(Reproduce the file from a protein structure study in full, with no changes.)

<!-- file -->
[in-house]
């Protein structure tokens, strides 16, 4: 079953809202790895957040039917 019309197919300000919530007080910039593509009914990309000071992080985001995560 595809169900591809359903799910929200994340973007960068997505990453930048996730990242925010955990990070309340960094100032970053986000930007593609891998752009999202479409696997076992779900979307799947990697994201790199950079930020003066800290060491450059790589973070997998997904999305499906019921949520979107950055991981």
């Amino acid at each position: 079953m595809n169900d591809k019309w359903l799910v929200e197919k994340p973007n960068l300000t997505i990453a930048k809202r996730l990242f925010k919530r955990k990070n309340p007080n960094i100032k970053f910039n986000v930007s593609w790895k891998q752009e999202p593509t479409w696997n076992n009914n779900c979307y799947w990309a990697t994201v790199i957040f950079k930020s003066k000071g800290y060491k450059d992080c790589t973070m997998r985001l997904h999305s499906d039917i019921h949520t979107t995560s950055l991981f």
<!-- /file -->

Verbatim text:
[in-house]
């Protein structure tokens, strides 16, 4: 079953809202790895957040039917 019309197919300000919530007080910039593509009914990309000071992080985001995560 595809169900591809359903799910929200994340973007960068997505990453930048996730990242925010955990990070309340960094100032970053986000930007593609891998752009999202479409696997076992779900979307799947990697994201790199950079930020003066800290060491450059790589973070997998997904999305499906019921949520979107950055991981």
């Amino acid at each position: 079953m595809n169900d591809k019309w359903l799910v929200e197919k994340p973007n960068l300000t997505i990453a930048k809202r996730l990242f925010k919530r955990k990070n309340p007080n960094i100032k970053f910039n986000v930007s593609w790895k891998q752009e999202p593509t479409w696997n076992n009914n779900c979307y799947w990309a990697t994201v790199i957040f950079k930020s003066k000071g800290y060491k450059d992080c790589t973070m997998r985001l997904h999305s499906d039917i019921h949520t979107t995560s950055l991981f």